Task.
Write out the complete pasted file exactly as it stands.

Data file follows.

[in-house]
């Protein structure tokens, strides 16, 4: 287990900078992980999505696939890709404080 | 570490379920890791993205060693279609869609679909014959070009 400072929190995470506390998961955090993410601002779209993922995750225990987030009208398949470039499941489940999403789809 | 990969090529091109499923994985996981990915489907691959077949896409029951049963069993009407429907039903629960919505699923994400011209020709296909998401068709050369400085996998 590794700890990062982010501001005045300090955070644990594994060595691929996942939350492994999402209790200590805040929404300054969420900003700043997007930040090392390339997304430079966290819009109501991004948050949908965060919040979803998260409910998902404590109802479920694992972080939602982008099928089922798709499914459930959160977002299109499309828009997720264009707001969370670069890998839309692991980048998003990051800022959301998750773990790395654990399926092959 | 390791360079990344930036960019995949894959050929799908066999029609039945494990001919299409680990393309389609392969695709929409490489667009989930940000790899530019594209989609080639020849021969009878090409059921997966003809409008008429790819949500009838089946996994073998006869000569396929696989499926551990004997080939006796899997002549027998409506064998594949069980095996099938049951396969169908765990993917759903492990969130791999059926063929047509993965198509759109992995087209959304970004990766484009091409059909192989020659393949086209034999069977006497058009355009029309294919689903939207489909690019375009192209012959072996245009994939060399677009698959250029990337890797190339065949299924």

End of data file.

[in-house]
């Protein structure tokens, strides 16, 4: 287990900078992980999505696939890709404080 | 570490379920890791993205060693279609869609679909014959070009 400072929190995470506390998961955090993410601002779209993922995750225990987030009208398949470039499941489940999403789809 | 990969090529091109499923994985996981990915489907691959077949896409029951049963069993009407429907039903629960919505699923994400011209020709296909998401068709050369400085996998 590794700890990062982010501001005045300090955070644990594994060595691929996942939350492994999402209790200590805040929404300054969420900003700043997007930040090392390339997304430079966290819009109501991004948050949908965060919040979803998260409910998902404590109802479920694992972080939602982008099928089922798709499914459930959160977002299109499309828009997720264009707001969370670069890998839309692991980048998003990051800022959301998750773990790395654990399926092959 | 390791360079990344930036960019995949894959050929799908066999029609039945494990001919299409680990393309389609392969695709929409490489667009989930940000790899530019594209989609080639020849021969009878090409059921997966003809409008008429790819949500009838089946996994073998006869000569396929696989499926551990004997080939006796899997002549027998409506064998594949069980095996099938049951396969169908765990993917759903492990969130791999059926063929047509993965198509759109992995087209959304970004990766484009091409059909192989020659393949086209034999069977006497058009355009029309294919689903939207489909690019375009192209012959072996245009994939060399677009698959250029990337890797190339065949299924």